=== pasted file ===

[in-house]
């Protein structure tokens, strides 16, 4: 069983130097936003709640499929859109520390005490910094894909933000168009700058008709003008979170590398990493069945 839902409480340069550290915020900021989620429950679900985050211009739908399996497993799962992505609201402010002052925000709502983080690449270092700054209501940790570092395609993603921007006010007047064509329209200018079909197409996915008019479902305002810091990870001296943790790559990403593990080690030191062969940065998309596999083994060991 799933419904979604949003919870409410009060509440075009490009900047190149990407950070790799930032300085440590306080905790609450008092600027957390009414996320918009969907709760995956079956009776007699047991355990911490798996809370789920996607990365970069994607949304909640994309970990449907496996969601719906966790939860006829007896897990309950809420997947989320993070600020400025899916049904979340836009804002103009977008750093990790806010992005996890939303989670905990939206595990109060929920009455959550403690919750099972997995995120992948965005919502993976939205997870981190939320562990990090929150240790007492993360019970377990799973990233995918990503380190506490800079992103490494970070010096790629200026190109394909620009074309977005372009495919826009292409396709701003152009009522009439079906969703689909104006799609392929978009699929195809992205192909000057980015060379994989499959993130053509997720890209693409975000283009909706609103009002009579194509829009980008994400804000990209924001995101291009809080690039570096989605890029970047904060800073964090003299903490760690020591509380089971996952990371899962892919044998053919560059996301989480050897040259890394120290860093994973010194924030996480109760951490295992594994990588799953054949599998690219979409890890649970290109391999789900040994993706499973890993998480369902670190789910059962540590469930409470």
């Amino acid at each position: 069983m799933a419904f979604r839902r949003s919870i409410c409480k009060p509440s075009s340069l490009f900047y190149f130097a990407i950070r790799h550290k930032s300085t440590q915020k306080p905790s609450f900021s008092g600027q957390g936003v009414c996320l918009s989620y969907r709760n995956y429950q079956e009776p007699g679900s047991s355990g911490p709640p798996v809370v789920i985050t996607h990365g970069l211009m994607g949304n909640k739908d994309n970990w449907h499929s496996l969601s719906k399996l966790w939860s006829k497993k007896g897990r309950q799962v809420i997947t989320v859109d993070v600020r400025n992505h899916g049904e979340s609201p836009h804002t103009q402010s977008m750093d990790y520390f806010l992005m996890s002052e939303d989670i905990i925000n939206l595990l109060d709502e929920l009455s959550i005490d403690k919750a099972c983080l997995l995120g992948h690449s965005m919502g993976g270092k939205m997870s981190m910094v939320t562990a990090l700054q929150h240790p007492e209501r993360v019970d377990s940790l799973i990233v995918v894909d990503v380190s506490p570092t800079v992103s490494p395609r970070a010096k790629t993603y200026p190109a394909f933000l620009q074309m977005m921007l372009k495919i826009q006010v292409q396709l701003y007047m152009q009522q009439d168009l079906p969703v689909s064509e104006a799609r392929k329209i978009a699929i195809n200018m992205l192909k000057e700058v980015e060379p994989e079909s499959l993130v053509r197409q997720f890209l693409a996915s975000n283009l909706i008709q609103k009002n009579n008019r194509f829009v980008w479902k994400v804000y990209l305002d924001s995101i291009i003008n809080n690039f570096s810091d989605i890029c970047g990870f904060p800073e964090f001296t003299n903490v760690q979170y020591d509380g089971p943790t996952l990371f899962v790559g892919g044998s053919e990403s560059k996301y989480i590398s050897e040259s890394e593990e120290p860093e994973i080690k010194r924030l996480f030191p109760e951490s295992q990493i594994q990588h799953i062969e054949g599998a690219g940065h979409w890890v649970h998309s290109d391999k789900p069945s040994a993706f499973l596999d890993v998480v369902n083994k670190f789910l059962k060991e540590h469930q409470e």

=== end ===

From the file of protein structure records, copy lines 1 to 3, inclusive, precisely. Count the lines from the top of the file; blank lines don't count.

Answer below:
[in-house]
């Protein structure tokens, strides 16, 4: 069983130097936003709640499929859109520390005490910094894909933000168009700058008709003008979170590398990493069945 839902409480340069550290915020900021989620429950679900985050211009739908399996497993799962992505609201402010002052925000709502983080690449270092700054209501940790570092395609993603921007006010007047064509329209200018079909197409996915008019479902305002810091990870001296943790790559990403593990080690030191062969940065998309596999083994060991 799933419904979604949003919870409410009060509440075009490009900047190149990407950070790799930032300085440590306080905790609450008092600027957390009414996320918009969907709760995956079956009776007699047991355990911490798996809370789920996607990365970069994607949304909640994309970990449907496996969601719906966790939860006829007896897990309950809420997947989320993070600020400025899916049904979340836009804002103009977008750093990790806010992005996890939303989670905990939206595990109060929920009455959550403690919750099972997995995120992948965005919502993976939205997870981190939320562990990090929150240790007492993360019970377990799973990233995918990503380190506490800079992103490494970070010096790629200026190109394909620009074309977005372009495919826009292409396709701003152009009522009439079906969703689909104006799609392929978009699929195809992205192909000057980015060379994989499959993130053509997720890209693409975000283009909706609103009002009579194509829009980008994400804000990209924001995101291009809080690039570096989605890029970047904060800073964090003299903490760690020591509380089971996952990371899962892919044998053919560059996301989480050897040259890394120290860093994973010194924030996480109760951490295992594994990588799953054949599998690219979409890890649970290109391999789900040994993706499973890993998480369902670190789910059962540590469930409470």
């Amino acid at each position: 069983m799933a419904f979604r839902r949003s919870i409410c409480k009060p509440s075009s340069l490009f900047y190149f130097a990407i950070r790799h550290k930032s300085t440590q915020k306080p905790s609450f900021s008092g600027q957390g936003v009414c996320l918009s989620y969907r709760n995956y429950q079956e009776p007699g679900s047991s355990g911490p709640p798996v809370v789920i985050t996607h990365g970069l211009m994607g949304n909640k739908d994309n970990w449907h499929s496996l969601s719906k399996l966790w939860s006829k497993k007896g897990r309950q799962v809420i997947t989320v859109d993070v600020r400025n992505h899916g049904e979340s609201p836009h804002t103009q402010s977008m750093d990790y520390f806010l992005m996890s002052e939303d989670i905990i925000n939206l595990l109060d709502e929920l009455s959550i005490d403690k919750a099972c983080l997995l995120g992948h690449s965005m919502g993976g270092k939205m997870s981190m910094v939320t562990a990090l700054q929150h240790p007492e209501r993360v019970d377990s940790l799973i990233v995918v894909d990503v380190s506490p570092t800079v992103s490494p395609r970070a010096k790629t993603y200026p190109a394909f933000l620009q074309m977005m921007l372009k495919i826009q006010v292409q396709l701003y007047m152009q009522q009439d168009l079906p969703v689909s064509e104006a799609r392929k329209i978009a699929i195809n200018m992205l192909k000057e700058v980015e060379p994989e079909s499959l993130v053509r197409q997720f890209l693409a996915s975000n283009l909706i008709q609103k009002n009579n008019r194509f829009v980008w479902k994400v804000y990209l305002d924001s995101i291009i003008n809080n690039f570096s810091d989605i890029c970047g990870f904060p800073e964090f001296t003299n903490v760690q979170y020591d509380g089971p943790t996952l990371f899962v790559g892919g044998s053919e990403s560059k996301y989480i590398s050897e040259s890394e593990e120290p860093e994973i080690k010194r924030l996480f030191p109760e951490s295992q990493i594994q990588h799953i062969e054949g599998a690219g940065h979409w890890v649970h998309s290109d391999k789900p069945s040994a993706f499973l596999d890993v998480v369902n083994k670190f789910l059962k060991e540590h469930q409470e």